Credit: Pixabay.

AI is so good at inventing stories that its creators had to shut it down to avoid ‘fake news’

Credit: Pixabay.

Credit: Pixabay.

Researchers have designed an artificial intelligence algorithm that can effortlessly write plausible stories. It’s so good that the OpenAI Institute — which built the AI — has now barred access from the open source community over fears that the technology could be used for nefarious purposes like spreading fake news. 

Founded in 2015, OpenAI is a non-profit research organization that was created to develop an artificial general intelligence that is available to everyone. Several Silicon Valley heavyweights are behind the project, including LinkedIn founder Reid Hoffman and Tesla CEO Elon Musk.

For some time, OpenAI has been working on natural language processing algorithm that can produce natural-sounding text. The latest version of the algorithm, called GPT-2, was trained with more than 8 million stories that were posted on Reddit and had a “karma” score of 3 or higher. Starting from nothing but a headline, the algorithm is capable of creating a new story, making up attributions and quotes that are disturbingly compelling. It can be used for anything from writing news stories, essay help, and other pieces of text.

Here are some examples of GPT-2 in action, which made up a whole story starting from an initial paragraph written by a human.


A train carriage containing controlled nuclear materials was stolen in Cincinnati today. Its whereabouts are unknown.


The incident occurred on the downtown train line, which runs from Covington and Ashland stations.

In an email to Ohio news outlets, the U.S. Department of Energy said it is working with the Federal Railroad Administration to find the thief.

“The theft of this nuclear material will have significant negative consequences on public and environmental health, our workforce and the economy of our nation,” said Tom Hicks, the U.S. Energy Secretary, in a statement. “Our top priority is to secure the theft and ensure it doesn’t happen again.”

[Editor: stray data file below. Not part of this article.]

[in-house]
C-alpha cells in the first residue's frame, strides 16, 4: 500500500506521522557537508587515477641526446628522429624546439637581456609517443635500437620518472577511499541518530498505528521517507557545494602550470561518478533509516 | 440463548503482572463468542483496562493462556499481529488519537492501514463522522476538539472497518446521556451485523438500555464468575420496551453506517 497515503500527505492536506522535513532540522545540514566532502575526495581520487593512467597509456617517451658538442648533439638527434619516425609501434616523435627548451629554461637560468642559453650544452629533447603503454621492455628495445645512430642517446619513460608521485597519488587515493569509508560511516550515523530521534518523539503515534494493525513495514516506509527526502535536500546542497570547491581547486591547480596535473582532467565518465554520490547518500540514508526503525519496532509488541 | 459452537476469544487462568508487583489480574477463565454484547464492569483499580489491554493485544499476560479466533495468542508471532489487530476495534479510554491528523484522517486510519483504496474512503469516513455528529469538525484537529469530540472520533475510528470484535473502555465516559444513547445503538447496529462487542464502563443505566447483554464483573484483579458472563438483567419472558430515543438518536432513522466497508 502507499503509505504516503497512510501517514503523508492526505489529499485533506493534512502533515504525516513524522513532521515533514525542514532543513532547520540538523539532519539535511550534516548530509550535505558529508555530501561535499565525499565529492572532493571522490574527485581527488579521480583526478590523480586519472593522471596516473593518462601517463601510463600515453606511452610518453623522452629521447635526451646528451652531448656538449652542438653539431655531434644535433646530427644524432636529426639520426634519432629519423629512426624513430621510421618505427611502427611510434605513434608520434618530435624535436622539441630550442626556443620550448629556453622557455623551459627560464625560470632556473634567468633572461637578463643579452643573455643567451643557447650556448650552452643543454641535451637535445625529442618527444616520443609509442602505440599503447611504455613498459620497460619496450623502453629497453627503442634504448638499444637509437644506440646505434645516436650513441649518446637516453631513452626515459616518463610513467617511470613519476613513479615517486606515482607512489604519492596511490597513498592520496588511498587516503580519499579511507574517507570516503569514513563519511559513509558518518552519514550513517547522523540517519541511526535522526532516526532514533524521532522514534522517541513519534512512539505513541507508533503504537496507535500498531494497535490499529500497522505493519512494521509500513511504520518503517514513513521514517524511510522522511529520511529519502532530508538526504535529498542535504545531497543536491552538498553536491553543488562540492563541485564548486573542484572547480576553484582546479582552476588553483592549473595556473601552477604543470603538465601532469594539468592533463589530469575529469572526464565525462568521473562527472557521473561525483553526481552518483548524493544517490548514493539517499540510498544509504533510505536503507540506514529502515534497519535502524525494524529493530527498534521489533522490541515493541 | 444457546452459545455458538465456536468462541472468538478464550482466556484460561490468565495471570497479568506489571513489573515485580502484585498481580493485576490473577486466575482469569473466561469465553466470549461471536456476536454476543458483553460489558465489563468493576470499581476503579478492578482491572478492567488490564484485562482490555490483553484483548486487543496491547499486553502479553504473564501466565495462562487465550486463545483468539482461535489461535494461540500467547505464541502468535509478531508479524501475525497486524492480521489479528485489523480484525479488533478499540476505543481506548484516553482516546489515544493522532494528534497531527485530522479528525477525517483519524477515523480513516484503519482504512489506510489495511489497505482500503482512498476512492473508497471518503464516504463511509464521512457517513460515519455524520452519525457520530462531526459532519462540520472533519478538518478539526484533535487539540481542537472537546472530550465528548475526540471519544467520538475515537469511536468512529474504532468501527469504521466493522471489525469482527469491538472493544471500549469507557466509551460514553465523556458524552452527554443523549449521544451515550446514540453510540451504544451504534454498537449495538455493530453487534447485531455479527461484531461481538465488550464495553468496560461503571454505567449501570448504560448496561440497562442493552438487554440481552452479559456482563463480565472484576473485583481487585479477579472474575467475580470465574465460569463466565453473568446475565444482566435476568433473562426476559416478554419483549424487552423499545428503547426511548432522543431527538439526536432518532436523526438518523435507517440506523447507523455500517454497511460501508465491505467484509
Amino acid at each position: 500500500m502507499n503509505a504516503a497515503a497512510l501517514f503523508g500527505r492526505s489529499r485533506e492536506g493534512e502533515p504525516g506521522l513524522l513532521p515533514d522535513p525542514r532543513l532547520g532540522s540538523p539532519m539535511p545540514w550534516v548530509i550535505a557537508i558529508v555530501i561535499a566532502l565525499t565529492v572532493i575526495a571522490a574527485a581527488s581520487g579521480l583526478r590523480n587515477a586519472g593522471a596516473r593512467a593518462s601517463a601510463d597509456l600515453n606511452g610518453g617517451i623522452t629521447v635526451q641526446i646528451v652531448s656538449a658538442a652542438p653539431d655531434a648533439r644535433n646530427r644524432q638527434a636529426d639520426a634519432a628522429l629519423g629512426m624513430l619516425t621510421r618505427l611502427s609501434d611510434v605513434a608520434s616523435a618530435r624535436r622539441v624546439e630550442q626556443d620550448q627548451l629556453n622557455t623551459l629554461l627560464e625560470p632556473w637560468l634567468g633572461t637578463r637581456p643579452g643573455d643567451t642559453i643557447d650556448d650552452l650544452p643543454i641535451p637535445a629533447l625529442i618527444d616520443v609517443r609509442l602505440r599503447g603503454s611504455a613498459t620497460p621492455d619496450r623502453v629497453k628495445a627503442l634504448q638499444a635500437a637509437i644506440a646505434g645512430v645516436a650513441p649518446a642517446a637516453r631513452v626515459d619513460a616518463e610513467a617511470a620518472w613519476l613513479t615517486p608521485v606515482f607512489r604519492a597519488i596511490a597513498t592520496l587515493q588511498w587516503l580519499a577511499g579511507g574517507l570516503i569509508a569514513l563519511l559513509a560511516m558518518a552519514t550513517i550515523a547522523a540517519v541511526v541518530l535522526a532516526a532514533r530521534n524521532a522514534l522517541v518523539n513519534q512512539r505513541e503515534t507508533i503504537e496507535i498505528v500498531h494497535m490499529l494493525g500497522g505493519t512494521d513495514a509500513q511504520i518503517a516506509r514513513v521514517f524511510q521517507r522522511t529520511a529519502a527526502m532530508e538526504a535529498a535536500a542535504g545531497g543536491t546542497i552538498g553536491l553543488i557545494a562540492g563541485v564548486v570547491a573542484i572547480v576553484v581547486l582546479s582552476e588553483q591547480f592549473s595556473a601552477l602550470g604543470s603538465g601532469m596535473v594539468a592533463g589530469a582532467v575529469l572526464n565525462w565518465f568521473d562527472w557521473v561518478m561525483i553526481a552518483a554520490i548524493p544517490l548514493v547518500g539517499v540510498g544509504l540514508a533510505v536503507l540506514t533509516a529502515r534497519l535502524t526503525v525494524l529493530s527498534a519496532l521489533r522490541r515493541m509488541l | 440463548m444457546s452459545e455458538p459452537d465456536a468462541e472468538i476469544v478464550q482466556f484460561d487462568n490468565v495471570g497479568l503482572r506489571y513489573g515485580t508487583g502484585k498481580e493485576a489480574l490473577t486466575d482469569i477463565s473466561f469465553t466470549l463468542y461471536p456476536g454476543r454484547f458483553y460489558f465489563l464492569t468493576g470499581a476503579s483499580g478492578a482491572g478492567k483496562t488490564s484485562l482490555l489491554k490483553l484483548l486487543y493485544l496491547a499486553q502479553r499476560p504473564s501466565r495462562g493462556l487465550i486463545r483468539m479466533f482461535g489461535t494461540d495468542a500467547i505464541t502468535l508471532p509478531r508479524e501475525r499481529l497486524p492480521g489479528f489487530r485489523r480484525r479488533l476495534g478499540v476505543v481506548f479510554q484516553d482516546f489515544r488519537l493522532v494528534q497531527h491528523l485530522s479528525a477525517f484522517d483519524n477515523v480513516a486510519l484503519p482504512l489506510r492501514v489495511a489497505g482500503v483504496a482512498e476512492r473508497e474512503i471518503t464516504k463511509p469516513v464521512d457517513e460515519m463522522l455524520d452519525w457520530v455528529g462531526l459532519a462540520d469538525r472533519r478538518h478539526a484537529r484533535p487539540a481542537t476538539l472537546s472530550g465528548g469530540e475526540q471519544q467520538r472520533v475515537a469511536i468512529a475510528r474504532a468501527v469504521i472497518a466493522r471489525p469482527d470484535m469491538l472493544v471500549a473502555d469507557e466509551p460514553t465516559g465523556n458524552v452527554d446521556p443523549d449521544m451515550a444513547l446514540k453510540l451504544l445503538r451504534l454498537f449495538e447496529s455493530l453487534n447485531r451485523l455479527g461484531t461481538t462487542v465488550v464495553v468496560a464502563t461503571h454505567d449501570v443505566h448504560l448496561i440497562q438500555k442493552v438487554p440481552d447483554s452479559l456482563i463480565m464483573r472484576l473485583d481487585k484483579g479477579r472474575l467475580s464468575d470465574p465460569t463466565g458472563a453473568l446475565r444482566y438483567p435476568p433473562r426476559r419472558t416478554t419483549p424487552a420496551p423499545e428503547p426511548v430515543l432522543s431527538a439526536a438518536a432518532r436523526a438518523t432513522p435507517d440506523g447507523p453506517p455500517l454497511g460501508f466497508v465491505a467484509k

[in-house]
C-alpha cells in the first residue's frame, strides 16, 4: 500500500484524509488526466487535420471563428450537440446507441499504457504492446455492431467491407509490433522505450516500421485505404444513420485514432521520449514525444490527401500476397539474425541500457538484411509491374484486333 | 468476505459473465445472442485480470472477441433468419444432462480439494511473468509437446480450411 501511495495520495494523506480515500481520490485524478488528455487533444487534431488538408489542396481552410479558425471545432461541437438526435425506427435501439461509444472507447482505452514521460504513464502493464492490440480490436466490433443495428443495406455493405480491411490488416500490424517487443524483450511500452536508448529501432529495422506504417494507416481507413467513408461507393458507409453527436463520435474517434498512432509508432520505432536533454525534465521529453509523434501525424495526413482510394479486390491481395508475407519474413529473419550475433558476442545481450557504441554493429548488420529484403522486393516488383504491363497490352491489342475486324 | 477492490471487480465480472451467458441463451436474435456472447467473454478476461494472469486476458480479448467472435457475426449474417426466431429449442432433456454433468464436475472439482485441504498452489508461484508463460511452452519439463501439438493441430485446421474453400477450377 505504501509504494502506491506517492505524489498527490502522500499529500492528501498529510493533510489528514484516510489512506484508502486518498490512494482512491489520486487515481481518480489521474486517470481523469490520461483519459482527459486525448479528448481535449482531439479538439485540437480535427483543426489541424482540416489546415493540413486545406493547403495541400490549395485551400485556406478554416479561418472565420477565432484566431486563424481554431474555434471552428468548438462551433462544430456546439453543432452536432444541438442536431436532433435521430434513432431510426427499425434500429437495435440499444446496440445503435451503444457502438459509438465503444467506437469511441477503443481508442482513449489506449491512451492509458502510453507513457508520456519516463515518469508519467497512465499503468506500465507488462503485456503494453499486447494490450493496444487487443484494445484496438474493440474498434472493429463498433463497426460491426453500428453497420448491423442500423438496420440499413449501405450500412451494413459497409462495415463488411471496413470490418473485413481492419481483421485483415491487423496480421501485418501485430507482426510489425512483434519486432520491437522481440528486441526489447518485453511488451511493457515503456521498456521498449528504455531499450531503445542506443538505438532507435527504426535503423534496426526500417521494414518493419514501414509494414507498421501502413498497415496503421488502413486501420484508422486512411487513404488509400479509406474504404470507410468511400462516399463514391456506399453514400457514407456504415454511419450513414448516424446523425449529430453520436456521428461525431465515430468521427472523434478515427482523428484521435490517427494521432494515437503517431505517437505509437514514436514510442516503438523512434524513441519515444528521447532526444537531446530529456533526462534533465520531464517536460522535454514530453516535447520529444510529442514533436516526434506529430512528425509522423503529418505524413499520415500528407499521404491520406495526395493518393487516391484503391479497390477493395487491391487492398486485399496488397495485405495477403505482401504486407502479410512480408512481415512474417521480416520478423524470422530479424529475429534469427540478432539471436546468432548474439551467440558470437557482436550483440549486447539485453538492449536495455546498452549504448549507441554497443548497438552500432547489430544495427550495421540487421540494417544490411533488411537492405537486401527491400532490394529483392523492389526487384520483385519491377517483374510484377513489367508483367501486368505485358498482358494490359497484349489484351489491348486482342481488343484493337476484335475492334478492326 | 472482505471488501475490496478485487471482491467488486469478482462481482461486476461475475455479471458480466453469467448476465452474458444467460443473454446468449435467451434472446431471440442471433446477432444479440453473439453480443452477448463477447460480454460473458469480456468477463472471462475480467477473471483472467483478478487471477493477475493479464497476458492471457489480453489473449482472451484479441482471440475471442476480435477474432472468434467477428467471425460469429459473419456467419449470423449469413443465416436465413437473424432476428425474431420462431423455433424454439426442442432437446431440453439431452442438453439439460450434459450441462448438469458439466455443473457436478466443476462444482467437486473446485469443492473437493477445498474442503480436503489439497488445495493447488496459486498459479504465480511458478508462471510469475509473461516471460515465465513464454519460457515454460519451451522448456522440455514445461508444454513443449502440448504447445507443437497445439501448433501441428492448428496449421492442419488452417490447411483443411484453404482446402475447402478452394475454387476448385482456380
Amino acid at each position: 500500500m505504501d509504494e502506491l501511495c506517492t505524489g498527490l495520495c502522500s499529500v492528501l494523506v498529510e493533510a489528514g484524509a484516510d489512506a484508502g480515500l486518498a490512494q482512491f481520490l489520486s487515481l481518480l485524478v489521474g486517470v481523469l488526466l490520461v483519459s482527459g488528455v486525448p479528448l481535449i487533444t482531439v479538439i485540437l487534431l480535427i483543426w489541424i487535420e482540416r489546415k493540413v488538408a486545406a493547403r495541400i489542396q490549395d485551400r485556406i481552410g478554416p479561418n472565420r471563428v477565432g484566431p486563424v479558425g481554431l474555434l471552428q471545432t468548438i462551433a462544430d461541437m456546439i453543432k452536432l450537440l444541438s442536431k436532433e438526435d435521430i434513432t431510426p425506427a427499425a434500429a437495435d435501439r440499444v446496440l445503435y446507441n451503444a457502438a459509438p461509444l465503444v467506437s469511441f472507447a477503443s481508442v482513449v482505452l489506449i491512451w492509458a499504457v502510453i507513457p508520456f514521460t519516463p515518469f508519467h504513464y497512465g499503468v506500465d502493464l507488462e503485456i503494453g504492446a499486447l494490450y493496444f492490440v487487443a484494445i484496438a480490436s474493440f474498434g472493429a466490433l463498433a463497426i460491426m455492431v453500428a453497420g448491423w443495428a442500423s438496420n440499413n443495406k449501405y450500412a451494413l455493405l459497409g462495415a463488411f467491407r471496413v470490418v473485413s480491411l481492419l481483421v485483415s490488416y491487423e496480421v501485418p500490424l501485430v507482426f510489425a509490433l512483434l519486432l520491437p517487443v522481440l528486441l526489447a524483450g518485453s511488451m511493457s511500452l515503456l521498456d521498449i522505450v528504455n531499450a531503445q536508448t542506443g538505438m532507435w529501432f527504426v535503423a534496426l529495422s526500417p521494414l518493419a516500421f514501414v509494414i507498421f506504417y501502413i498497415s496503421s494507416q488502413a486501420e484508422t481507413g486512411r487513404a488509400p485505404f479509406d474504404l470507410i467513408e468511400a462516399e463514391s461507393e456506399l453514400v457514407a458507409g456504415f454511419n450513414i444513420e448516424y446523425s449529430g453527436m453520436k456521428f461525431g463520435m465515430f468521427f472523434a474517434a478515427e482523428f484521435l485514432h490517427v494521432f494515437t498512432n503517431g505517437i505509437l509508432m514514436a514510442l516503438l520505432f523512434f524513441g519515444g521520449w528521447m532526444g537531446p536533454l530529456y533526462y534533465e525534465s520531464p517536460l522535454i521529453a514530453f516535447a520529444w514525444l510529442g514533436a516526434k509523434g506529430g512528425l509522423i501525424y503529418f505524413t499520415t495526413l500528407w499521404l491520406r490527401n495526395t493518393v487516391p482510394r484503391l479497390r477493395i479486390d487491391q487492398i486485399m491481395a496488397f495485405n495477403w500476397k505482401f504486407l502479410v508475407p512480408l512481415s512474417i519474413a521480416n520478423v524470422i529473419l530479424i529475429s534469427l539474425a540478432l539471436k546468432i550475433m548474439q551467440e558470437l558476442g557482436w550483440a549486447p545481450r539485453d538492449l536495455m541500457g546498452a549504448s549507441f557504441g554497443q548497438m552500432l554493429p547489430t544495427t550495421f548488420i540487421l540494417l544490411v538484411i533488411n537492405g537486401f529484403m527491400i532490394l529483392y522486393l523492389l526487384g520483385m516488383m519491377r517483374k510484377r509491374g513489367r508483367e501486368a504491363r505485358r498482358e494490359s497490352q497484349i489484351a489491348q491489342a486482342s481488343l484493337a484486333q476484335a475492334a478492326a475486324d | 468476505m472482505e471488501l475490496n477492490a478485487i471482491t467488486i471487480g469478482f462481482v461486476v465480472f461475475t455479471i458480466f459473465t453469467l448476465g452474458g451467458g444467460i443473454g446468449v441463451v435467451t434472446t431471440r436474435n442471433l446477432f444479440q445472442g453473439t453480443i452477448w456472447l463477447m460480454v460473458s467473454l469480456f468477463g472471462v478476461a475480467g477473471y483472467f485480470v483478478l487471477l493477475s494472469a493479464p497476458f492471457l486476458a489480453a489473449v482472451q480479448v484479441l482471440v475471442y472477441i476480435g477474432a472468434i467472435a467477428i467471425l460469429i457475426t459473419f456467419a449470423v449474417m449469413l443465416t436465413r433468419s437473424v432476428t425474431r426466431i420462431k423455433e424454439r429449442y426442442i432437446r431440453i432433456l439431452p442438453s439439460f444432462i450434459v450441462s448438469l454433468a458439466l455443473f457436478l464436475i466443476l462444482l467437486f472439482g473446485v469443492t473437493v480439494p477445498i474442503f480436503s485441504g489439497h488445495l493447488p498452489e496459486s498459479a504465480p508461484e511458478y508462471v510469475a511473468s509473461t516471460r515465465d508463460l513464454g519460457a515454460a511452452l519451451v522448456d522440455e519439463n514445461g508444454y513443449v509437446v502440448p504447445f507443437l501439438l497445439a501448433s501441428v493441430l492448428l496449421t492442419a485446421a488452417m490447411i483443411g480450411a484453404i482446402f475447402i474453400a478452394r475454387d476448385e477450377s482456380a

The stolen material was taken from the University of Cincinnati’s Research Triangle Park nuclear research site, according to a news release from Department officials.

The Nuclear Regulatory Commission did not immediately release any information.

According to the release, the U.S. Department of Energy’s Office of Nuclear Material Safety and Security is leading that team’s investigation.

“The safety of people, the environment and the nation’s nuclear stockpile is our highest priority,” Hicks said. “We will get to the bottom of this and make no excuses.


Legolas and Gimli advanced on the orcs, raising their weapons with a harrowing war cry.


The orcs’ response was a deafening onslaught of claws, claws, and claws; even Elrond was forced to retreat. “You are in good hands, dwarf,” said Gimli, who had been among the first to charge at the orcs; it took only two words before their opponents were reduced to a blood-soaked quagmire, and the dwarf took his first kill of the night. The battle lasted for hours until two of the largest Orcs attempted to overwhelm Aragorn. When they finally stopped, they lay defeated and lifeless for miles and miles.

“I take nothing,” said Aragorn. “But I give my word, at my peril and mine, that I will never forget this day of horror. None of us will forget. Ever!”